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Mainland left with no option but to load carrier

Media statement 20 November 2000
For immediate release

Attention News Editor


Mainland left with no option but to load log carrier

Delaying tactics by Bluff members of the Waterfront Workers Union left Mainland Stevedoring Limited with no alternative but to load the log carrier Eastern Forest using stevedores from the Amalgamated Stevedores Union, the company said today.

Mainland Director Greg Dickson, said the company had spent many hours talking to national and local representatives of the Waterfront Workers Union in an attempt to overcome the Bluff workers’ opposition to any other stevedoring company doing the work.

“It’s been extremely frustrating,” he said. “We’ve been accused of being
unreasonable at the same time that we’ve sat down and offered a long-term arrangement which would provide the union with continuity of work.

“The Eastern Forest has been lying at anchor since Friday. In the business of shipping that’s long enough to test the patience of a customer. We would have liked to continue to negotiate and we are grateful for the assistance of Invercargill MP Mark Peck and Mayor Tim Shadbolt in attempting to facilitate agreement.

“However, for this shipment, we had no alternative but to go ahead and use workers from the Amalgamated Stevedores Union to do the work. This shouldn’t preclude talks continuing because we intend to secure more work. To that extent, the issue isn’t going to disappear.

“At the end of the day, we find ourselves asking the simple question, is it unreasonable for an exporter to employ the stevedore of its choice to load a ship? If you believe the Bluff representatives of the Waterfront Workers Union, the answer is yes.”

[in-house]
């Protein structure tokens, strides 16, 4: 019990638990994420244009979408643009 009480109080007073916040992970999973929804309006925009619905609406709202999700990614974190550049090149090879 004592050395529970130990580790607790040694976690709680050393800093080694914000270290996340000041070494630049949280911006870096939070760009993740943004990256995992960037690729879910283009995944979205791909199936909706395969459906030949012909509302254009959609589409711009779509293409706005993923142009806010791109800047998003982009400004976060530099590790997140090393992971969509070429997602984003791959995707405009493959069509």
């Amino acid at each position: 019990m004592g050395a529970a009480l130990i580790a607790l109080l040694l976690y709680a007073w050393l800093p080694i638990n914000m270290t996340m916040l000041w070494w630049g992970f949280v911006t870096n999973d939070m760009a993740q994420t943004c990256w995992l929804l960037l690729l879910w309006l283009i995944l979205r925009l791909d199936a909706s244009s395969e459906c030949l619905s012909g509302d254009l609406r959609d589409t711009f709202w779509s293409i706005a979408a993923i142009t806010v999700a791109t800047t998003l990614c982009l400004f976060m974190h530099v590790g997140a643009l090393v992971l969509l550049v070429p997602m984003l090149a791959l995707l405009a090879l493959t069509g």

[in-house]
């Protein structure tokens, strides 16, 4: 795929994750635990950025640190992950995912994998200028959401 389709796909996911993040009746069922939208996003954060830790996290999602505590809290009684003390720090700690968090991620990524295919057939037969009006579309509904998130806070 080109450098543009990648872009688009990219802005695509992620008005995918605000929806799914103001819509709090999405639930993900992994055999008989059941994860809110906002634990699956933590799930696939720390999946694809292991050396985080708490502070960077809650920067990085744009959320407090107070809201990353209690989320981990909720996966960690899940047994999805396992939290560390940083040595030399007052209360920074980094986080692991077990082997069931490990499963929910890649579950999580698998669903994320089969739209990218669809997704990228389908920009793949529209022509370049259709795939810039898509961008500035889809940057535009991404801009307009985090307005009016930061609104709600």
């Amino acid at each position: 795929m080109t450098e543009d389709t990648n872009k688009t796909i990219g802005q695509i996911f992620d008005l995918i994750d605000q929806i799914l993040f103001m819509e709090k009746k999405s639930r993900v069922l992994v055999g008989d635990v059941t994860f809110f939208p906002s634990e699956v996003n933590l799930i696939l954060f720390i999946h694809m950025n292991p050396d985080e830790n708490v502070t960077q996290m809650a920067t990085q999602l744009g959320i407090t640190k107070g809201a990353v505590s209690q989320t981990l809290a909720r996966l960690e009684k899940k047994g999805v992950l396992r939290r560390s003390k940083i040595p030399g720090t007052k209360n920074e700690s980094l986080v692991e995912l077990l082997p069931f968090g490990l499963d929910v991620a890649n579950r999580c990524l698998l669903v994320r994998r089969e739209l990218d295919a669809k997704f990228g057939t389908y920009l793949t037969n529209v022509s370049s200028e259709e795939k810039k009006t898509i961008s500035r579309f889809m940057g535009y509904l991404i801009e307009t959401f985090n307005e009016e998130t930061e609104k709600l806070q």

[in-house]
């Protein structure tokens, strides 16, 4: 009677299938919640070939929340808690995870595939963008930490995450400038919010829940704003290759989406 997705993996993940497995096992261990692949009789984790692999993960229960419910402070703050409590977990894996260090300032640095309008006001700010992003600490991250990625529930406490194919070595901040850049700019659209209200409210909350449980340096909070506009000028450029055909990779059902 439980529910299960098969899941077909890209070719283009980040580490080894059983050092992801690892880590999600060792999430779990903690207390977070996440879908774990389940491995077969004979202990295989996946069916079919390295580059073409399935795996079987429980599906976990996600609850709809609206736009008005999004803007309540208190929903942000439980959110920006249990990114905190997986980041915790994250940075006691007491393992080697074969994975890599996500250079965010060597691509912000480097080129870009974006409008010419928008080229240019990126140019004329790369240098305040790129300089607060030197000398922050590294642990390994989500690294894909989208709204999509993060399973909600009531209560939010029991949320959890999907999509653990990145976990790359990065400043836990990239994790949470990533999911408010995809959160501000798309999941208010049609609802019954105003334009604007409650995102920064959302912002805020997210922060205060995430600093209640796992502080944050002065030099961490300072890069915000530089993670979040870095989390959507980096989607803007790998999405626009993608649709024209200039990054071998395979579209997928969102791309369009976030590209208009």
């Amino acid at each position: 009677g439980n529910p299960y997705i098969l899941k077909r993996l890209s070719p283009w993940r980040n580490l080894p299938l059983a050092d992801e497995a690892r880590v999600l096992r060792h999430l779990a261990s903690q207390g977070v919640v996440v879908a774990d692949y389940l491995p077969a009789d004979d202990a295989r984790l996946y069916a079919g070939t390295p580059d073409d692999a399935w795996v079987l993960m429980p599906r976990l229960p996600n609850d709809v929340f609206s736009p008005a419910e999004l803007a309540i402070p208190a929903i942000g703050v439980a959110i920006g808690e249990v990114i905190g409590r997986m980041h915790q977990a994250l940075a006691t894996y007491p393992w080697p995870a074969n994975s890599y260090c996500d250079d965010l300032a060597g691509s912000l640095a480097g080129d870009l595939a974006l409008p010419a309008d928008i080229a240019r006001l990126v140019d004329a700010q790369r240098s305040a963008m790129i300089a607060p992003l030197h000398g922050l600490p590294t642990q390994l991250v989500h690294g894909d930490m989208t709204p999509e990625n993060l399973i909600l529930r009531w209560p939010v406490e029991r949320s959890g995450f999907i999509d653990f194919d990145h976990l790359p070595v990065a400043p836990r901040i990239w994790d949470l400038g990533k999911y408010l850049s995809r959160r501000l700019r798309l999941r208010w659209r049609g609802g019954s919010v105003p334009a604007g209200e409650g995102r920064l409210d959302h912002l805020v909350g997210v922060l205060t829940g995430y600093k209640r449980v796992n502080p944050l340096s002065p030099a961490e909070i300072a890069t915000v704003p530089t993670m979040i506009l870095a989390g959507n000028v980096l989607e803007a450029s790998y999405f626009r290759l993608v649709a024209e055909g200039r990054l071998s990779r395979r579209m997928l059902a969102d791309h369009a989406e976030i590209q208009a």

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Mr Dickson said Mainland had offered concessions to achieve a long-term arrangement for Mainland’s involvement at Bluff and Port Chalmers. The main points were:
 Mainland would operate a small team of local workers.

 The company would engage permanent labour on a cross-hire basis from the existing stevedoring workforce, subject to agreement on terms.

 All workers would be subject to Mainland’s terms and conditions of work and the company’s safety procedures negotiated with the Amalgamated Stevedores Union.

“This offer would have provided continuity of work for the Waterfront Workers in both ports. The Waterfront Workers in Bluff have privately indicated they don’t like the offer while publicly maintaining they’re not being given time to consult with their members.”

Mr Dickson said the union had indicated it wanted absolute first right to load the ships Mainland had been engaged to load. It had also refused to accept the terms and conditions of employment Mainland had negotiated with the Amalgamated Stevedores Union.

“Of great concern to us is their rejection of our use of radio controlled loading procedures in preference for their own, outdated hand-signalling techniques which greatly increase the risk of injury.”

Mainland Stevedoring is a subsidiary of International Stevedoring Operations, a family-owned New Zealand company based in Tauranga. The company has invested heavily in world-class IT vessel management systems. It uses sophisticated software to load ships and track cargo from dockside to destination.

“Our planning systems can only add value to southern ports and communities,” Mr Dickson said.

Ends

Issued on behalf of Mainland Stevedoring Limited by Busby Ramshaw Grice.
For further information contact:

Greg Dickson Kevin Ramshaw
International Stevedoring Operations Busby Ramshaw Grice
021 917 002 025 507 420


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